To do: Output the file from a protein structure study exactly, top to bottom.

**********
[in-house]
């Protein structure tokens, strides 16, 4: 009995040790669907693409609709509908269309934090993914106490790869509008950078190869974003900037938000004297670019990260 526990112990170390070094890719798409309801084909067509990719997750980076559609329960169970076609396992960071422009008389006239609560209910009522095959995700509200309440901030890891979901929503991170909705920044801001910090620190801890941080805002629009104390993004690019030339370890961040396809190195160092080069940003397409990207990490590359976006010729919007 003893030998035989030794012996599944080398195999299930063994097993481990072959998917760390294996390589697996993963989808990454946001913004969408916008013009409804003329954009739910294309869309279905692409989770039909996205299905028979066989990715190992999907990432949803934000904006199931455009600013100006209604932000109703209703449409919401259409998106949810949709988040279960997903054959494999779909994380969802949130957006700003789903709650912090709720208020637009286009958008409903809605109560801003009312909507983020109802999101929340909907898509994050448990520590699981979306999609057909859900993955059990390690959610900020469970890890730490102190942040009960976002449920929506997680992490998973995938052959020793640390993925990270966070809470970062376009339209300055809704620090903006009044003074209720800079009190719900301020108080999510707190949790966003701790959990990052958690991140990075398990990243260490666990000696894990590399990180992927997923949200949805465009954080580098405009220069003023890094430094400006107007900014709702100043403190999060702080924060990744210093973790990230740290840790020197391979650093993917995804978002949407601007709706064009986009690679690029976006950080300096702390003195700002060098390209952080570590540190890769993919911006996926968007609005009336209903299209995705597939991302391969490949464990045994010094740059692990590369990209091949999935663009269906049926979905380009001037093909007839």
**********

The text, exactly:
[in-house]
């Protein structure tokens, strides 16, 4: 009995040790669907693409609709509908269309934090993914106490790869509008950078190869974003900037938000004297670019990260 526990112990170390070094890719798409309801084909067509990719997750980076559609329960169970076609396992960071422009008389006239609560209910009522095959995700509200309440901030890891979901929503991170909705920044801001910090620190801890941080805002629009104390993004690019030339370890961040396809190195160092080069940003397409990207990490590359976006010729919007 003893030998035989030794012996599944080398195999299930063994097993481990072959998917760390294996390589697996993963989808990454946001913004969408916008013009409804003329954009739910294309869309279905692409989770039909996205299905028979066989990715190992999907990432949803934000904006199931455009600013100006209604932000109703209703449409919401259409998106949810949709988040279960997903054959494999779909994380969802949130957006700003789903709650912090709720208020637009286009958008409903809605109560801003009312909507983020109802999101929340909907898509994050448990520590699981979306999609057909859900993955059990390690959610900020469970890890730490102190942040009960976002449920929506997680992490998973995938052959020793640390993925990270966070809470970062376009339209300055809704620090903006009044003074209720800079009190719900301020108080999510707190949790966003701790959990990052958690991140990075398990990243260490666990000696894990590399990180992927997923949200949805465009954080580098405009220069003023890094430094400006107007900014709702100043403190999060702080924060990744210093973790990230740290840790020197391979650093993917995804978002949407601007709706064009986009690679690029976006950080300096702390003195700002060098390209952080570590540190890769993919911006996926968007609005009336209903299209995705597939991302391969490949464990045994010094740059692990590369990209091949999935663009269906049926979905380009001037093909007839």